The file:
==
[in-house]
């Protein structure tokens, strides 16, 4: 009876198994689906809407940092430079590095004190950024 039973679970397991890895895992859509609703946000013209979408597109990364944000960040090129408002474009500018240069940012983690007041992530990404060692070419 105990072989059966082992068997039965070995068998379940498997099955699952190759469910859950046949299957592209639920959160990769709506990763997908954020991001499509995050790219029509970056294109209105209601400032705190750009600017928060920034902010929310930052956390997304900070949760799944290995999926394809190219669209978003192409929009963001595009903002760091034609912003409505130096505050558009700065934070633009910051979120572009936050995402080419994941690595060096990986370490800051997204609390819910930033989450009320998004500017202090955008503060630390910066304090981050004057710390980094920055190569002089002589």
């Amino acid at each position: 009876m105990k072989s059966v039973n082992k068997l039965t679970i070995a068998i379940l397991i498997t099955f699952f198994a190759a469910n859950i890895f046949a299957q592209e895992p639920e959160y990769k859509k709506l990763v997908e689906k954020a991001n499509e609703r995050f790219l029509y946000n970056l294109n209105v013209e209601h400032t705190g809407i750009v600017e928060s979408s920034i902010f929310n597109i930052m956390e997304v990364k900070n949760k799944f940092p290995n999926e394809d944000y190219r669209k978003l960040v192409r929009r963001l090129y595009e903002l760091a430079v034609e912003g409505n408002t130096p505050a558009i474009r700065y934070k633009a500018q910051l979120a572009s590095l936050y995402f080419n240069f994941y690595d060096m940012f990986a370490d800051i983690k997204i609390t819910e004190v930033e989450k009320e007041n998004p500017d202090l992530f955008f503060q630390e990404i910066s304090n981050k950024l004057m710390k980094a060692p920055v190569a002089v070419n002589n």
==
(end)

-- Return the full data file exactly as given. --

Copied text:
[in-house]
């Protein structure tokens, strides 16, 4: 009876198994689906809407940092430079590095004190950024 039973679970397991890895895992859509609703946000013209979408597109990364944000960040090129408002474009500018240069940012983690007041992530990404060692070419 105990072989059966082992068997039965070995068998379940498997099955699952190759469910859950046949299957592209639920959160990769709506990763997908954020991001499509995050790219029509970056294109209105209601400032705190750009600017928060920034902010929310930052956390997304900070949760799944290995999926394809190219669209978003192409929009963001595009903002760091034609912003409505130096505050558009700065934070633009910051979120572009936050995402080419994941690595060096990986370490800051997204609390819910930033989450009320998004500017202090955008503060630390910066304090981050004057710390980094920055190569002089002589």
């Amino acid at each position: 009876m105990k072989s059966v039973n082992k068997l039965t679970i070995a068998i379940l397991i498997t099955f699952f198994a190759a469910n859950i890895f046949a299957q592209e895992p639920e959160y990769k859509k709506l990763v997908e689906k954020a991001n499509e609703r995050f790219l029509y946000n970056l294109n209105v013209e209601h400032t705190g809407i750009v600017e928060s979408s920034i902010f929310n597109i930052m956390e997304v990364k900070n949760k799944f940092p290995n999926e394809d944000y190219r669209k978003l960040v192409r929009r963001l090129y595009e903002l760091a430079v034609e912003g409505n408002t130096p505050a558009i474009r700065y934070k633009a500018q910051l979120a572009s590095l936050y995402f080419n240069f994941y690595d060096m940012f990986a370490d800051i983690k997204i609390t819910e004190v930033e989450k009320e007041n998004p500017d202090l992530f955008f503060q630390e990404i910066s304090n981050k950024l004057m710390k980094a060692p920055v190569a002089v070419n002589n």